The History of Key Lime Pie

I never heard of Key lime pie before moving as a teen in the 90s from Connecticut to Florida. My first taste was from the bakery at Publix which is a grocery chain that is super popular here in Florida, Georgia and other southern states. Being a fan of citrus fruits combined with desserts (hello lemon bars and lemon meringue pie), I knew me and this pie was going to be fast friends. The Publix key lime pie seemed to be a great introduction to the world of Key lime pie (barring a piece from the actually Keys) as it does have a bit of a cult following. Even Southern Living wrote a post about it.


Who and where was Key Lime Pie created?

Before we talk about the Key Lime pie as a whole, we first need to discuss two of the ingredients – sweetened condensed milk and the key limes themselves. First, sweetened condensed milk was invented in 1856 by Gail Borden. This was incredibly helpful to the Florida Keys because cows, therefore fresh dairy, were hard to come by due to the area’s relative isolation. Also, food poisoning and other illnesses related to the lack of refrigeration in the warm climate made the use of canned condensed milk essential to their way of life.

Second, the Key Lime trees came to the Keys by way of Christopher Columbus. It is thought that Columbus brought the fruit with him on his second voyage in 1493 with the first trees being planted in Haiti. They then in turn came to Florida by way of the Haitians and Bahamians who migrated in the early 1800s. So because of these two ingredients entering the lives of the Floridians in Key West, the famous pie came into existence somewhere around the 1890s. In a 1978 newspaper article, librarian and local historian, Betty Bruce, basically said that there have been many legends dreamed up about the pie but the real truth of the matter is that there is no documented history. Most likely it was an inventive cook that just used what they had on hand.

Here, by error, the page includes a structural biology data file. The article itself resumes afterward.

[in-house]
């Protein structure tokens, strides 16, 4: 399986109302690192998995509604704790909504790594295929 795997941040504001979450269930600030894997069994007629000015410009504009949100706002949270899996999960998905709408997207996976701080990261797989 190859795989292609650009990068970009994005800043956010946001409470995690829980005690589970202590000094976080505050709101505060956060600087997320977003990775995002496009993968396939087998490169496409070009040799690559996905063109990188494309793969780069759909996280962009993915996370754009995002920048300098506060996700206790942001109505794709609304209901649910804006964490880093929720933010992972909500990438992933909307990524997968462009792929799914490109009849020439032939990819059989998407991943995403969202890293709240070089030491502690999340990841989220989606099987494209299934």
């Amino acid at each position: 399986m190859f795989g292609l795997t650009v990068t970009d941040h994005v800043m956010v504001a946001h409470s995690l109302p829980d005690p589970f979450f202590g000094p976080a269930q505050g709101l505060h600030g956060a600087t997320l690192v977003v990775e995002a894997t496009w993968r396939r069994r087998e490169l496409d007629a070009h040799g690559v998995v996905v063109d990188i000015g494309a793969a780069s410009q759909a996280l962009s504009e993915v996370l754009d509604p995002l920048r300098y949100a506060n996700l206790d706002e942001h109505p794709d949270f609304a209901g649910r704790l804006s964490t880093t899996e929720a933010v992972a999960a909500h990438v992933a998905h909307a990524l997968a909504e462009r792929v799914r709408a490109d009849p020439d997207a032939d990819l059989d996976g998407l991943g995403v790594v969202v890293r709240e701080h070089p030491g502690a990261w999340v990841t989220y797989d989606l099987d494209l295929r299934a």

What ingredients are in Key Lime Pie?

The pie is a simple pie made with eggs, key lime juice, and sweetened condensed milk poured into a pie crust. Though with this easy pie there are some hard and fast rules that need to apply to ALL key lime pies in the eyes of a purist Key West native and then there are some that have some wiggle room.

Let’s talk about the absolute rules first:

1. Must contain Key lime juice NEVER Persian lime variety.

2. Must use sweetened condensed milk.

3. Never tint the filling green with food coloring as it should be a pale yellow. It gets this color not from the juice but instead the egg yolks in the pie.

Now for the looser rules:

1. Though the original crust used was a flaky pastry crust it now is acceptable to use a graham cracker crust.

2. You can top your pie either with meringue or whipped cream.

3. Fresh squeezed is preferred but using a bottled key lime juice is okay.

4. Original recipes did not bake this pie (except if topping it with meringue). Some now will bake it for 10 to 15 minutes while others choose to keep the original spirit alive. There are also some versions that will freeze the pie as well.